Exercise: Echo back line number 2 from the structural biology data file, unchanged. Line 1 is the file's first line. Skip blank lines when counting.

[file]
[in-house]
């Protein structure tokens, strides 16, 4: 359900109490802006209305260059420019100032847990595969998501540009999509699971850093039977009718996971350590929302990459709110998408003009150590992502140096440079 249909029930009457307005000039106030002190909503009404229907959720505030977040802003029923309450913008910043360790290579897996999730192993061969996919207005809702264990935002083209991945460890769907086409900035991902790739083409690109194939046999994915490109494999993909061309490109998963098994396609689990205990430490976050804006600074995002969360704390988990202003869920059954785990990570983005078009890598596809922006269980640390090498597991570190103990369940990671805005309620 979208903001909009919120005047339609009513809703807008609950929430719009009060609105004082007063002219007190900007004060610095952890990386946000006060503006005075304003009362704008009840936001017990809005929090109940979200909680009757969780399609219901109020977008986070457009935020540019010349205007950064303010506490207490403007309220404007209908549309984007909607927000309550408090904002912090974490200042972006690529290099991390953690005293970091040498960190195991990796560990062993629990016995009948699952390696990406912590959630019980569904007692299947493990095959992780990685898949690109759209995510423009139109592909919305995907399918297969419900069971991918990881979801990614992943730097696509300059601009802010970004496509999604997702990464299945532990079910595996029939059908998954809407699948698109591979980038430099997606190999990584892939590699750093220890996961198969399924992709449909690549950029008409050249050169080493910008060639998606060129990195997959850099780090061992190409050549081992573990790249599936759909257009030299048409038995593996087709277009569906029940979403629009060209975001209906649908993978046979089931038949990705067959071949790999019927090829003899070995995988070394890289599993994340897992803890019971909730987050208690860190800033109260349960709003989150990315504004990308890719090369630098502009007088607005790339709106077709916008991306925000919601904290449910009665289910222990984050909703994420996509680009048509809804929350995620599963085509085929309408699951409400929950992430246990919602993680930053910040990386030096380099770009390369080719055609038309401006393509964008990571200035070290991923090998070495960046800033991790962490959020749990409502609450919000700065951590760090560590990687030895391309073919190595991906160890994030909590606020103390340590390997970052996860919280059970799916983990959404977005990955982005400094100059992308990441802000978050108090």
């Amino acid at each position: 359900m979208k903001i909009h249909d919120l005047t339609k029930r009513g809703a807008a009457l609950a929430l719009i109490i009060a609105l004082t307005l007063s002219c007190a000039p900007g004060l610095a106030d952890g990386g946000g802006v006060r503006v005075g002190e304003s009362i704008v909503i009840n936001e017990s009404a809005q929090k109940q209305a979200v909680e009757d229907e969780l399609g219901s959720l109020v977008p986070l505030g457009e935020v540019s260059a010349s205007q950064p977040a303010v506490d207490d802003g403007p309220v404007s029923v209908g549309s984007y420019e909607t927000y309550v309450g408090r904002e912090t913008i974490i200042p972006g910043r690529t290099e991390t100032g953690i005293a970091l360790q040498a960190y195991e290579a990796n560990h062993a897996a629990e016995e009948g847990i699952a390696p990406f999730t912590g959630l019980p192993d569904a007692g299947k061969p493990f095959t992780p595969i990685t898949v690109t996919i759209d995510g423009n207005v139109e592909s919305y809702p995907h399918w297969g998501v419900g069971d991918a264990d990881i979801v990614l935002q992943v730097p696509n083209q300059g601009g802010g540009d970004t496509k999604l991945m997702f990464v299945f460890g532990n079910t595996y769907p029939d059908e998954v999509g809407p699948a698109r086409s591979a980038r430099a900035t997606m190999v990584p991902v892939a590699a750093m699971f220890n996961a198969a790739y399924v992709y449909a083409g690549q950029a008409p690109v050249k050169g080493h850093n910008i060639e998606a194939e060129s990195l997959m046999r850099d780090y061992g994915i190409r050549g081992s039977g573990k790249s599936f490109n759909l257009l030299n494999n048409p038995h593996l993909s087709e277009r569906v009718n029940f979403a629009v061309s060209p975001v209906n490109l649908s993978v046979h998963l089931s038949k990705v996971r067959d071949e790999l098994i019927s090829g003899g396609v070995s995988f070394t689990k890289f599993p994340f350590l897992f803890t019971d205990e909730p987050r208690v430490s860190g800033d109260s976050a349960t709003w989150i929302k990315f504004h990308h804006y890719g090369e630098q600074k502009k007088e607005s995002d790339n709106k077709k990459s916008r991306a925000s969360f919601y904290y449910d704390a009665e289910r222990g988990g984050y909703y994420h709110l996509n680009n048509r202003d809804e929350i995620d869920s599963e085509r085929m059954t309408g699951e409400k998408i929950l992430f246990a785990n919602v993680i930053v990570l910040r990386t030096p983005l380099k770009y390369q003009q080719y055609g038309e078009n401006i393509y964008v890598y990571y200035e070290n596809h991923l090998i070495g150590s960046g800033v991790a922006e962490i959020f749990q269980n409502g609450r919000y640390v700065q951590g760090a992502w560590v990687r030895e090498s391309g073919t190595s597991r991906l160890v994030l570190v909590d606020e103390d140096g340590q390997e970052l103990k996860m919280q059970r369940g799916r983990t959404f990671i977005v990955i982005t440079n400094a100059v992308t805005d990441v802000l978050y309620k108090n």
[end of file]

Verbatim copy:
């Protein structure tokens, strides 16, 4: 359900109490802006209305260059420019100032847990595969998501540009999509699971850093039977009718996971350590929302990459709110998408003009150590992502140096440079 249909029930009457307005000039106030002190909503009404229907959720505030977040802003029923309450913008910043360790290579897996999730192993061969996919207005809702264990935002083209991945460890769907086409900035991902790739083409690109194939046999994915490109494999993909061309490109998963098994396609689990205990430490976050804006600074995002969360704390988990202003869920059954785990990570983005078009890598596809922006269980640390090498597991570190103990369940990671805005309620 979208903001909009919120005047339609009513809703807008609950929430719009009060609105004082007063002219007190900007004060610095952890990386946000006060503006005075304003009362704008009840936001017990809005929090109940979200909680009757969780399609219901109020977008986070457009935020540019010349205007950064303010506490207490403007309220404007209908549309984007909607927000309550408090904002912090974490200042972006690529290099991390953690005293970091040498960190195991990796560990062993629990016995009948699952390696990406912590959630019980569904007692299947493990095959992780990685898949690109759209995510423009139109592909919305995907399918297969419900069971991918990881979801990614992943730097696509300059601009802010970004496509999604997702990464299945532990079910595996029939059908998954809407699948698109591979980038430099997606190999990584892939590699750093220890996961198969399924992709449909690549950029008409050249050169080493910008060639998606060129990195997959850099780090061992190409050549081992573990790249599936759909257009030299048409038995593996087709277009569906029940979403629009060209975001209906649908993978046979089931038949990705067959071949790999019927090829003899070995995988070394890289599993994340897992803890019971909730987050208690860190800033109260349960709003989150990315504004990308890719090369630098502009007088607005790339709106077709916008991306925000919601904290449910009665289910222990984050909703994420996509680009048509809804929350995620599963085509085929309408699951409400929950992430246990919602993680930053910040990386030096380099770009390369080719055609038309401006393509964008990571200035070290991923090998070495960046800033991790962490959020749990409502609450919000700065951590760090560590990687030895391309073919190595991906160890994030909590606020103390340590390997970052996860919280059970799916983990959404977005990955982005400094100059992308990441802000978050108090």